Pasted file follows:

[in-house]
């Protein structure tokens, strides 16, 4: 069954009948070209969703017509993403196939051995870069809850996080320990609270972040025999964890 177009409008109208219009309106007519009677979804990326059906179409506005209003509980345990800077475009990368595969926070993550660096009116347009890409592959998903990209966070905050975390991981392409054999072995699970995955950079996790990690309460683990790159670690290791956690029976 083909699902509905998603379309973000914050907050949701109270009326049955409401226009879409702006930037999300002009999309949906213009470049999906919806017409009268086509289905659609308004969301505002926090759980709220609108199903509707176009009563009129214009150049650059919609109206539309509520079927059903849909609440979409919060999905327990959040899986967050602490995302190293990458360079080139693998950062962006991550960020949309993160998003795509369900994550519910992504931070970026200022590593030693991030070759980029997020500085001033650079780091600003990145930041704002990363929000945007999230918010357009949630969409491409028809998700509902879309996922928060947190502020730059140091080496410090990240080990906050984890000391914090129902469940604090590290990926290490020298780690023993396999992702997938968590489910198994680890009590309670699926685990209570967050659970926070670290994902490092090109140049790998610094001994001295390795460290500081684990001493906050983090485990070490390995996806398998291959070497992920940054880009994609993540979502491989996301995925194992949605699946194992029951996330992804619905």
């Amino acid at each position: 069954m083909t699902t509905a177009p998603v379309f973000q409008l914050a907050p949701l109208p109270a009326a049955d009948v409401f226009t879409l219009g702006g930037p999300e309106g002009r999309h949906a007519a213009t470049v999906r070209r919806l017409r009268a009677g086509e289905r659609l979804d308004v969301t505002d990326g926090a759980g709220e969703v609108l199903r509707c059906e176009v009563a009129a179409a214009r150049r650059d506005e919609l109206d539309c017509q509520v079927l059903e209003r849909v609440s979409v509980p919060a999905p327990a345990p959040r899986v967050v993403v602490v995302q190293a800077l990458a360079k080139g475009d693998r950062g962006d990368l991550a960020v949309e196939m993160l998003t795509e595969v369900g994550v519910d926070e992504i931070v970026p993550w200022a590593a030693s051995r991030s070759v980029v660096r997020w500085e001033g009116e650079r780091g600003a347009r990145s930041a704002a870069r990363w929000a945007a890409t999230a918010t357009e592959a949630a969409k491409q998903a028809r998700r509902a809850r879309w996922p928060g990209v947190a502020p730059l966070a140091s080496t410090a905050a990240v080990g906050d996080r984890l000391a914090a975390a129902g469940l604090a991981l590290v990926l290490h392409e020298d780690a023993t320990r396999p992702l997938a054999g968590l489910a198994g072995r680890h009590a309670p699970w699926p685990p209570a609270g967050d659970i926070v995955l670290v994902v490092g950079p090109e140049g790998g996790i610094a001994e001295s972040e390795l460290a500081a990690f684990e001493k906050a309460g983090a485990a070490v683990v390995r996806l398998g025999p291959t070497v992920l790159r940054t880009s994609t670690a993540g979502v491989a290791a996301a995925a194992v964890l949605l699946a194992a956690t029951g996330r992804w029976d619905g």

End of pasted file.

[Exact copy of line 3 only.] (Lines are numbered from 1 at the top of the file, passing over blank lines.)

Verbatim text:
């Amino acid at each position: 069954m083909t699902t509905a177009p998603v379309f973000q409008l914050a907050p949701l109208p109270a009326a049955d009948v409401f226009t879409l219009g702006g930037p999300e309106g002009r999309h949906a007519a213009t470049v999906r070209r919806l017409r009268a009677g086509e289905r659609l979804d308004v969301t505002d990326g926090a759980g709220e969703v609108l199903r509707c059906e176009v009563a009129a179409a214009r150049r650059d506005e919609l109206d539309c017509q509520v079927l059903e209003r849909v609440s979409v509980p919060a999905p327990a345990p959040r899986v967050v993403v602490v995302q190293a800077l990458a360079k080139g475009d693998r950062g962006d990368l991550a960020v949309e196939m993160l998003t795509e595969v369900g994550v519910d926070e992504i931070v970026p993550w200022a590593a030693s051995r991030s070759v980029v660096r997020w500085e001033g009116e650079r780091g600003a347009r990145s930041a704002a870069r990363w929000a945007a890409t999230a918010t357009e592959a949630a969409k491409q998903a028809r998700r509902a809850r879309w996922p928060g990209v947190a502020p730059l966070a140091s080496t410090a905050a990240v080990g906050d996080r984890l000391a914090a975390a129902g469940l604090a991981l590290v990926l290490h392409e020298d780690a023993t320990r396999p992702l997938a054999g968590l489910a198994g072995r680890h009590a309670p699970w699926p685990p209570a609270g967050d659970i926070v995955l670290v994902v490092g950079p090109e140049g790998g996790i610094a001994e001295s972040e390795l460290a500081a990690f684990e001493k906050a309460g983090a485990a070490v683990v390995r996806l398998g025999p291959t070497v992920l790159r940054t880009s994609t670690a993540g979502v491989a290791a996301a995925a194992v964890l949605l699946a194992a956690t029951g996330r992804w029976d619905g």